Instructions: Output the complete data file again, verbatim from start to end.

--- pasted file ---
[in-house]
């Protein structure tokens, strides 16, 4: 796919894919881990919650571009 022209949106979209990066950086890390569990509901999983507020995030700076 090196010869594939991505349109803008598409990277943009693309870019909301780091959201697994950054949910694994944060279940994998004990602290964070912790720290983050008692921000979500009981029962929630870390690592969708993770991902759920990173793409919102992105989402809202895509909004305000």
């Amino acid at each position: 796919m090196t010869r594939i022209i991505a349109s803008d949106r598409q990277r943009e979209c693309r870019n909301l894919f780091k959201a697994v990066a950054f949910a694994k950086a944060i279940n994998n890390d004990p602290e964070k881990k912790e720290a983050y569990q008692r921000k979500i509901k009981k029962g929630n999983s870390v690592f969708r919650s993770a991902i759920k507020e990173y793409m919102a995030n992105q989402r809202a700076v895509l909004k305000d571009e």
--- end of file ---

[in-house]
């Protein structure tokens, strides 16, 4: 796919894919881990919650571009 022209949106979209990066950086890390569990509901999983507020995030700076 090196010869594939991505349109803008598409990277943009693309870019909301780091959201697994950054949910694994944060279940994998004990602290964070912790720290983050008692921000979500009981029962929630870390690592969708993770991902759920990173793409919102992105989402809202895509909004305000």
């Amino acid at each position: 796919m090196t010869r594939i022209i991505a349109s803008d949106r598409q990277r943009e979209c693309r870019n909301l894919f780091k959201a697994v990066a950054f949910a694994k950086a944060i279940n994998n890390d004990p602290e964070k881990k912790e720290a983050y569990q008692r921000k979500i509901k009981k029962g929630n999983s870390v690592f969708r919650s993770a991902i759920k507020e990173y793409m919102a995030n992105q989402r809202a700076v895509l909004k305000d571009e």